Transcending the medium
A comment on The Magic Café, which is not uncommon, is ‘normal people have cards at home, they will not produce them from a purse or a pocket’. This is surely (generally) true. But it’s as natural for a magician, amateur or professional, to carry props as for an electrician to carry a toolbox. If you are that concerned, do a coin trick – with normal coins – first, and once you have established your credentials, reach into your rucksack, attaché case or handbag (not your pocket) and rummage around, mumbling that you may have some cards if they are extremely lucky… and you do! (After all, it’s usually better in impromptu settings to wait to be asked to do magic.) Some magicians even carry cards in pouches on their belt! Again this might be fine if you’re doing a gig or attending a magic convention. If you’re the kind of magicians who ‘carries’ even just going to the shops, then an equivalence might be a chess player carrying a travel chess set on his belt when he goes to the supermarket – make of that image what you will.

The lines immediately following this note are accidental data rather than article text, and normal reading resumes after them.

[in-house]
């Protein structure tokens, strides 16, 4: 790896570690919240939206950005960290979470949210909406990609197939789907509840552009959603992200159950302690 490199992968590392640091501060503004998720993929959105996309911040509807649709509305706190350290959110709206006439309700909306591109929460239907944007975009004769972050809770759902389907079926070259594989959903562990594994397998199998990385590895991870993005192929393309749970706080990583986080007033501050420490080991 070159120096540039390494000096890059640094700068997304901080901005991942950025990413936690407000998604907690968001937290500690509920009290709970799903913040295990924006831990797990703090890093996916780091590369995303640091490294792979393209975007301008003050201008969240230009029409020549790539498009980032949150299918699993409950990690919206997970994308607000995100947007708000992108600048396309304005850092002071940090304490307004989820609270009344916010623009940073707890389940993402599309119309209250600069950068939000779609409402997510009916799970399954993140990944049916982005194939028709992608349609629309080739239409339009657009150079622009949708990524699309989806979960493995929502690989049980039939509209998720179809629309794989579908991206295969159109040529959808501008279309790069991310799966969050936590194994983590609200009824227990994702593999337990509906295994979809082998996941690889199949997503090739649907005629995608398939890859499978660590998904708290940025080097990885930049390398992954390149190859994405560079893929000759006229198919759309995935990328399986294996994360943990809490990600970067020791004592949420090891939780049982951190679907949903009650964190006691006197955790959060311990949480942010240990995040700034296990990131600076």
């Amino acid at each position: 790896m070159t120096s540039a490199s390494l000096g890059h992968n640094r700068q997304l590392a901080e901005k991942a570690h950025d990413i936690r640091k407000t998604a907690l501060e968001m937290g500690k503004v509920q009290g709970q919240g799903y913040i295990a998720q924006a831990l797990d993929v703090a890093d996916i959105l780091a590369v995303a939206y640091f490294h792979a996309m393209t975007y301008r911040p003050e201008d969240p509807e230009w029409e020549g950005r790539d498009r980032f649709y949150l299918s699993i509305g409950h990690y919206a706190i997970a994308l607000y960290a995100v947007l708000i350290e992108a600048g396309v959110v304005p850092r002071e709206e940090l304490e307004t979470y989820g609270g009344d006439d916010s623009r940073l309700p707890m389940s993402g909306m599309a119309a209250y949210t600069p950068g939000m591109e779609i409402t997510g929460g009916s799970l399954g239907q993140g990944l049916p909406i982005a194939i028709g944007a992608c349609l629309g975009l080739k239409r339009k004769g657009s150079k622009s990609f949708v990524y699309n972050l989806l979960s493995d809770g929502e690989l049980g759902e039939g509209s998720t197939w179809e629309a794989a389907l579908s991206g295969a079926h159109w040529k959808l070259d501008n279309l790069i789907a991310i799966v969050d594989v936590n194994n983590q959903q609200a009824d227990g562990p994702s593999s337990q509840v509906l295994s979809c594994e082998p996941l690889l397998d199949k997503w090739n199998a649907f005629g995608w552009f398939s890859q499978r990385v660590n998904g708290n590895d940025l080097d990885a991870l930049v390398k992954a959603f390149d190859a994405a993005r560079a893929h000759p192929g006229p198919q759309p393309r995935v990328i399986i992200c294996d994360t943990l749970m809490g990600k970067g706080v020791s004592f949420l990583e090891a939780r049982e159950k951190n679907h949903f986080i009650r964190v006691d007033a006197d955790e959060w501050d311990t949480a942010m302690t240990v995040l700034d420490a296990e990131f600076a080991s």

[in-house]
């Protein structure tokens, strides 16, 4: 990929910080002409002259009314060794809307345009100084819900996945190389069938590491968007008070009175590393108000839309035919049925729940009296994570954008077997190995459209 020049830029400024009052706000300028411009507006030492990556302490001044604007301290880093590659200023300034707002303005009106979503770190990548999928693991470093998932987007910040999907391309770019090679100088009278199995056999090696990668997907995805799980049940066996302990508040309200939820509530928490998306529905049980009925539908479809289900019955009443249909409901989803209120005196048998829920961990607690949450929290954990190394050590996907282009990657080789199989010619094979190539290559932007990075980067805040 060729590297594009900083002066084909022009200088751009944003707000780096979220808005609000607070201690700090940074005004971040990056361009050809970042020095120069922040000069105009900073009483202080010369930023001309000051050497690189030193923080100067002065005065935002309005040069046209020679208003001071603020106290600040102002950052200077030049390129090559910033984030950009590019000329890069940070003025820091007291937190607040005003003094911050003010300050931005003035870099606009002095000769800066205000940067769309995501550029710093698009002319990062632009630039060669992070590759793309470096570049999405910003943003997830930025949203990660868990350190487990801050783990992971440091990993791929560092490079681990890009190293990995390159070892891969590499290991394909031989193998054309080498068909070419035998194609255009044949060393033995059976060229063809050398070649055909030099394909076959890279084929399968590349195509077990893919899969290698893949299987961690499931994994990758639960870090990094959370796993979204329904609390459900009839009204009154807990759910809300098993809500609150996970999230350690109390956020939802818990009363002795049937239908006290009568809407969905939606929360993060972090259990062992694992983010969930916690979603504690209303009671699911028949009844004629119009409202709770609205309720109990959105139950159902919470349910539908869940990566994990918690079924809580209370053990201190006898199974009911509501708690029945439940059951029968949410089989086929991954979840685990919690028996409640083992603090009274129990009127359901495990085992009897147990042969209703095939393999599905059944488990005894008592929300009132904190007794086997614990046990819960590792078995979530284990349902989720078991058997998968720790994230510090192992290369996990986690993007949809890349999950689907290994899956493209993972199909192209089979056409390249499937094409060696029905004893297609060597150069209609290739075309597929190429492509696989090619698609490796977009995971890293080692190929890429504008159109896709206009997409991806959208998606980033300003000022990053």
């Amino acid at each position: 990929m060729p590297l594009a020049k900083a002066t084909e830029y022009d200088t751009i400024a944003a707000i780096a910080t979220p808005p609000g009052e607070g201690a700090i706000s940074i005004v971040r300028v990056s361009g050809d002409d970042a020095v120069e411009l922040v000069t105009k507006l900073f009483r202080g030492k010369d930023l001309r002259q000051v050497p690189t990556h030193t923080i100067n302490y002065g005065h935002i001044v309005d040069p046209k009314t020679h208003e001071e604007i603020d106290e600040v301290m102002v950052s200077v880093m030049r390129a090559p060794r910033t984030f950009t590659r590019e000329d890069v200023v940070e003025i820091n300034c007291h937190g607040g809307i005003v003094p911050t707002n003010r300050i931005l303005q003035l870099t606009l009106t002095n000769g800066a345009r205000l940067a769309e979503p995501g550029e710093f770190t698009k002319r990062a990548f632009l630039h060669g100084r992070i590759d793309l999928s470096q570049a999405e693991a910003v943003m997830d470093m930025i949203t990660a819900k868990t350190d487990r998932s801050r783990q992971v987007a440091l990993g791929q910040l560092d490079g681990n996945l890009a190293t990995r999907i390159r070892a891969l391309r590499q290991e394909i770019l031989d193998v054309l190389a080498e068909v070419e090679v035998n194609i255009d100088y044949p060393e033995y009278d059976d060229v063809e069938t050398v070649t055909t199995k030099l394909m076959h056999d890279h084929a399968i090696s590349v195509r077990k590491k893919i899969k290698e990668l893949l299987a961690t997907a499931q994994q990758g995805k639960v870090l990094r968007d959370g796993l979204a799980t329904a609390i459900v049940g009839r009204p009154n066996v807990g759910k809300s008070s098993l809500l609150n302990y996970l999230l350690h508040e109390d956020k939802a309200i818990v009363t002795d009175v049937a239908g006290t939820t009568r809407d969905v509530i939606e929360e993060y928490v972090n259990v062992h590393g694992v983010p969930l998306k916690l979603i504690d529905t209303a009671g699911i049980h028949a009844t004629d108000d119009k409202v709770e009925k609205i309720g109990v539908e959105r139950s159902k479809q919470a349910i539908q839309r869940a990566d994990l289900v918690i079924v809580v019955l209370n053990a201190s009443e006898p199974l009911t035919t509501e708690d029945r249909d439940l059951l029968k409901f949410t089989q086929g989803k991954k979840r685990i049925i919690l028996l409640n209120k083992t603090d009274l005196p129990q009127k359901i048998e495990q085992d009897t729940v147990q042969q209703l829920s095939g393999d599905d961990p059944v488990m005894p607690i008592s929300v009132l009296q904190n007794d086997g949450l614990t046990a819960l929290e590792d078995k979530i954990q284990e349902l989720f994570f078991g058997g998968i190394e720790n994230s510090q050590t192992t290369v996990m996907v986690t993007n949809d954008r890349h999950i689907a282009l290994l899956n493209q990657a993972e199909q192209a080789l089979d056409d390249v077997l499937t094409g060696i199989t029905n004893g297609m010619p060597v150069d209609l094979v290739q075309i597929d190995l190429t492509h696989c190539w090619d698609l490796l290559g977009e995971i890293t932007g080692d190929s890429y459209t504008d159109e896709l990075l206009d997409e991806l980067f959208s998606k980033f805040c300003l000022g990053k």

The surest way to cancel out any negative messages our media may communicate is through our magic: our technique, choice of effects, and the way we perform and present them. We need effects where the medium-to-message ratio is safely in favour of the magic, and we can use patter as back-up to help cancel unwanted messages. We can also be more selective in our choice of props. But some things we cannot get around; we have to carry cards if we stand any chance of doing card magic on a regular basis. We may be slightly odd carrying them, but only until we amaze our spectators with some great card magic. Then the message more than justifies the medium.